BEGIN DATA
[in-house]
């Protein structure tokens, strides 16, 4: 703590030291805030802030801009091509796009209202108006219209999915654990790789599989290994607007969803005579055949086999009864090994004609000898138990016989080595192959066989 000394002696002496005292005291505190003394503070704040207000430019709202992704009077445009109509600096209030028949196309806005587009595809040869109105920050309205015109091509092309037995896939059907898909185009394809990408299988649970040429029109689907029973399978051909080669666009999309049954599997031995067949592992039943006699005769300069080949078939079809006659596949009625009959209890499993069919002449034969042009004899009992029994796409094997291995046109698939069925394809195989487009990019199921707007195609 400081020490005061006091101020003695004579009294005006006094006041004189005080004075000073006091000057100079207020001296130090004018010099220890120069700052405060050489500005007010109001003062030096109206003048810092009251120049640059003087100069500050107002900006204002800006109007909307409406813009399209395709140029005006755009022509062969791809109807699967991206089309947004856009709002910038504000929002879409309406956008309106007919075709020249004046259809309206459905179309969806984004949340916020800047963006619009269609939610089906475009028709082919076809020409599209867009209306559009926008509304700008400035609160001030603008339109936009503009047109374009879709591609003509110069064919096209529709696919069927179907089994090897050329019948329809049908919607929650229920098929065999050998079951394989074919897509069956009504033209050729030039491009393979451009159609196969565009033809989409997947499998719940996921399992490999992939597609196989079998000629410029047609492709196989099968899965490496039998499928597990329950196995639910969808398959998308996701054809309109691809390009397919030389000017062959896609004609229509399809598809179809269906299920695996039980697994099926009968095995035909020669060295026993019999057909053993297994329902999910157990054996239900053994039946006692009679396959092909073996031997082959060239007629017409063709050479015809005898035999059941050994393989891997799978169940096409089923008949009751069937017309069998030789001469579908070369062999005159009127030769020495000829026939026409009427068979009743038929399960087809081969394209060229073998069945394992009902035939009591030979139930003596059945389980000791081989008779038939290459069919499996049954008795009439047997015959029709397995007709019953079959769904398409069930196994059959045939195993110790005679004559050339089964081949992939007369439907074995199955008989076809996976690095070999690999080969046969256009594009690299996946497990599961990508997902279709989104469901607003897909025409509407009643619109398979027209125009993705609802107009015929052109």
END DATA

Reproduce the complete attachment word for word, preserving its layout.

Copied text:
[in-house]
């Protein structure tokens, strides 16, 4: 703590030291805030802030801009091509796009209202108006219209999915654990790789599989290994607007969803005579055949086999009864090994004609000898138990016989080595192959066989 000394002696002496005292005291505190003394503070704040207000430019709202992704009077445009109509600096209030028949196309806005587009595809040869109105920050309205015109091509092309037995896939059907898909185009394809990408299988649970040429029109689907029973399978051909080669666009999309049954599997031995067949592992039943006699005769300069080949078939079809006659596949009625009959209890499993069919002449034969042009004899009992029994796409094997291995046109698939069925394809195989487009990019199921707007195609 400081020490005061006091101020003695004579009294005006006094006041004189005080004075000073006091000057100079207020001296130090004018010099220890120069700052405060050489500005007010109001003062030096109206003048810092009251120049640059003087100069500050107002900006204002800006109007909307409406813009399209395709140029005006755009022509062969791809109807699967991206089309947004856009709002910038504000929002879409309406956008309106007919075709020249004046259809309206459905179309969806984004949340916020800047963006619009269609939610089906475009028709082919076809020409599209867009209306559009926008509304700008400035609160001030603008339109936009503009047109374009879709591609003509110069064919096209529709696919069927179907089994090897050329019948329809049908919607929650229920098929065999050998079951394989074919897509069956009504033209050729030039491009393979451009159609196969565009033809989409997947499998719940996921399992490999992939597609196989079998000629410029047609492709196989099968899965490496039998499928597990329950196995639910969808398959998308996701054809309109691809390009397919030389000017062959896609004609229509399809598809179809269906299920695996039980697994099926009968095995035909020669060295026993019999057909053993297994329902999910157990054996239900053994039946006692009679396959092909073996031997082959060239007629017409063709050479015809005898035999059941050994393989891997799978169940096409089923008949009751069937017309069998030789001469579908070369062999005159009127030769020495000829026939026409009427068979009743038929399960087809081969394209060229073998069945394992009902035939009591030979139930003596059945389980000791081989008779038939290459069919499996049954008795009439047997015959029709397995007709019953079959769904398409069930196994059959045939195993110790005679004559050339089964081949992939007369439907074995199955008989076809996976690095070999690999080969046969256009594009690299996946497990599961990508997902279709989104469901607003897909025409509407009643619109398979027209125009993705609802107009015929052109």